[00129] Nucleotide sequences encoding teφene synthases are known in the art, and any known teφene synthase-encoding nucleotide sequence can used to genetically modify a host cell. For example, the following teφene synthase-encoding nucleotide sequences, followed by their GenBank accession
numbers and the organisms in which they were identified, are known and can be used: (-)-germacrene
D synthase mRNA (AY438099; Populus balsamifera subsp. trichocarpa x Populiis deltoids); E1E- alpha-famesene synthase mRNA (AY640154; Cucumis sativus); 1,8-cineole synthase mRNA
(AY691947; Arabidopsis thaliana); teφene synthase 5 (TPS5) mRNA (AY518314; Zea mays); teφene synthase 4 (TPS4) mRNA (AY518312; Zea mays); myrcene/ocimene synthase (TPSlO) (At2g24210) mRNA (NM_127982; Arabidopsis thaliana); geraniol synthase (GES) mRNA (AY362553; Ocimum basilicum); pinene synthase mRNA (AY237645; Picea sitchensis); myrcene synthase le20 mRNA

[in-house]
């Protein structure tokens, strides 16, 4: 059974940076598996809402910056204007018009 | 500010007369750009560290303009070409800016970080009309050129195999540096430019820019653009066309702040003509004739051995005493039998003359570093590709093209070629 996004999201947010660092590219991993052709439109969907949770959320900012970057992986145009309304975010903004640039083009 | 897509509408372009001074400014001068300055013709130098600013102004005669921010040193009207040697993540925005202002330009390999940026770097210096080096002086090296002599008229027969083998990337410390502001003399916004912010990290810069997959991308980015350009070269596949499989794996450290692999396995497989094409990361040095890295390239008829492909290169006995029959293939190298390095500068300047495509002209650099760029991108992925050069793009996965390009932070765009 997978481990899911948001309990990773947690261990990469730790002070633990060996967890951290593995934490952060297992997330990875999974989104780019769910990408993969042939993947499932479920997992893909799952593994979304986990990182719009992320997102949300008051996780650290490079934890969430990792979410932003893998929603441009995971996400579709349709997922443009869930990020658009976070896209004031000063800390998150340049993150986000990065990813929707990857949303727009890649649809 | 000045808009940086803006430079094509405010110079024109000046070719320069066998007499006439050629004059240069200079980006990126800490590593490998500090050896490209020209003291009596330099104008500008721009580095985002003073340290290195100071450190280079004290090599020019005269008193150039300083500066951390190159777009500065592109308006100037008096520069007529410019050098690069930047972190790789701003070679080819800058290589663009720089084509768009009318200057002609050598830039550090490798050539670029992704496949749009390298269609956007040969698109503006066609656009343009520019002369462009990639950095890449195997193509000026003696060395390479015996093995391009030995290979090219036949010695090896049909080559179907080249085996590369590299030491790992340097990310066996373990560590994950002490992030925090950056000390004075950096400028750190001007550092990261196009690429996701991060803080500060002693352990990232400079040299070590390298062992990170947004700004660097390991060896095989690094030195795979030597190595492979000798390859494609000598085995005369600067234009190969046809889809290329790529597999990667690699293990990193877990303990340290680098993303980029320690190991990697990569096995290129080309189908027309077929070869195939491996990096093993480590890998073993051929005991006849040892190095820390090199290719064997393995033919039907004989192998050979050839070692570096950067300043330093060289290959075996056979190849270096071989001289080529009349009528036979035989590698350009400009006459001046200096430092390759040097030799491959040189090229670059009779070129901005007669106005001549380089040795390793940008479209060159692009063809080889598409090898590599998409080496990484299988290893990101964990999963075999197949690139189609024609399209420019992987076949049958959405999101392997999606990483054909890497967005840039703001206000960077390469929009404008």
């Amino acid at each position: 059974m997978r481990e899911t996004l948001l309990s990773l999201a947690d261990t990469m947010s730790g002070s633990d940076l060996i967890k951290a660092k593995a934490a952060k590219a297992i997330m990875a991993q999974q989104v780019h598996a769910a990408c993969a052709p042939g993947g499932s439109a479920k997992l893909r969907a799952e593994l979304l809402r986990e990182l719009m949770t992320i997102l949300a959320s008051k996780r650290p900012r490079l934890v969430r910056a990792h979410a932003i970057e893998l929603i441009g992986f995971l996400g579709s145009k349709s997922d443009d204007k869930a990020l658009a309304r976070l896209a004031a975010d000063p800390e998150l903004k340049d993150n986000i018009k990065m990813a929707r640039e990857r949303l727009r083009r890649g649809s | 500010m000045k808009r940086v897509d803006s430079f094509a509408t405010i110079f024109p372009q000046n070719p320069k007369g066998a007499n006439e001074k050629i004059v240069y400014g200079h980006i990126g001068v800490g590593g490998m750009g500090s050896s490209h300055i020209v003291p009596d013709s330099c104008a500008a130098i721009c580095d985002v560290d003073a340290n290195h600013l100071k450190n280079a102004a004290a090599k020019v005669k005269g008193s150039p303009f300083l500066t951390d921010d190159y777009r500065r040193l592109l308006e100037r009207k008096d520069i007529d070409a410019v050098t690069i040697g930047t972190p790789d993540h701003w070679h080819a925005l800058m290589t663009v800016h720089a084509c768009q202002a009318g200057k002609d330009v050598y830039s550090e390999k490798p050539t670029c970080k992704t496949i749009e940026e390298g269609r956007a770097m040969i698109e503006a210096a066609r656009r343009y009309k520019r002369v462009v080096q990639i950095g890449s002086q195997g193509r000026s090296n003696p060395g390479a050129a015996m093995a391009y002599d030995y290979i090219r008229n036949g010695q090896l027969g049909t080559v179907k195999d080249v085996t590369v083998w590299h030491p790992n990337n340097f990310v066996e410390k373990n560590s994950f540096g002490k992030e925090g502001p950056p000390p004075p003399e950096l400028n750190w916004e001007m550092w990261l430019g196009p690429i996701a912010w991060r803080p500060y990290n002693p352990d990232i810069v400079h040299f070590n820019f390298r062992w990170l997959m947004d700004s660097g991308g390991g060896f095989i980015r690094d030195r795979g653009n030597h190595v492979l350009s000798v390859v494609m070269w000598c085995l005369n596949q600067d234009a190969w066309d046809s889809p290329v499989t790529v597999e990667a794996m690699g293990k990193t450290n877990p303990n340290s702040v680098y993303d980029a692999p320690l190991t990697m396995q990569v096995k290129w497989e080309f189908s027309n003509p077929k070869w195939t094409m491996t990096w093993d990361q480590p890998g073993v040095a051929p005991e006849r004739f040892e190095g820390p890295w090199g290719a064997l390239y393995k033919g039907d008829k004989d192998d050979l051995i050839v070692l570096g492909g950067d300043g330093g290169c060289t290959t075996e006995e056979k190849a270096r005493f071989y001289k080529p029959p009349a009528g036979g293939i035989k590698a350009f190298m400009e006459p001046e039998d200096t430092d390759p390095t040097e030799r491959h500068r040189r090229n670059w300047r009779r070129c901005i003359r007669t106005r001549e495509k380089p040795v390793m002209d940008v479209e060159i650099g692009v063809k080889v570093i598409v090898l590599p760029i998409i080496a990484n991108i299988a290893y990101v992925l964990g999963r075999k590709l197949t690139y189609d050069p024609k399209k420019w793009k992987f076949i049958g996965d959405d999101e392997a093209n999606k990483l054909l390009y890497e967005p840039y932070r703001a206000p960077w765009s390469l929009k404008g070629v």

(AY195609; Antirrhinum majus); (E)-β-ocimene synthase (0e23) mRNA (AYl 95607; Antirrhinum majus); E-β-ocimene synthase mRNA (AYl 51086; Antirrhinum majus); teφene synthase mRNA
(AF497492; Arabidopsis thaliana); (-)-camphene synthase (AG6.5) mRNA (U87910; Abies grandis); (- )-4S-limonene synthase gene (e.g., genomic sequence) (AF326518; Abies grandis); delta-selinene
synthase gene (AF326513; Abies grandis); amoφha-4,11-diene synthase mRNA (AJ251751; Artemisia annuά); E-α-bisabolene synthase mKNA (AF006195; Abies grandis); gamma -humulene synthase
mRNA (U92267; Abies grandis); δ-selinene synthase mRNA (U92266; Abies grandis); pinene synthase (AG3.18) mRNA (U87909; Abies grandis); myrcene synthase (AG2.2) mRNA (U87908; Abies
grandis); etc.
[00130] Amino acid sequences of the following terpene synthases are found under the GenBank
Accession numbers shown in parentheses, along with the organism in which each was identified,
following each terpene synthase: (-)-germacrene D synthase (AAR99061; Populus balsamifera subsp. trichocarpa x Populus deltoids); D-cadinene synthase (P93665; Gossypium hirsutum); 5-epi- aristolochene synthase (Q40577; Nicotiana tabacum); E,E-alpha-farnesene synthase (AAU05951;
Cucumis sativus); 1,8-cineole synthase (AAUOl 970; Arabidopsis thaliana); (R)-limonene synthase 1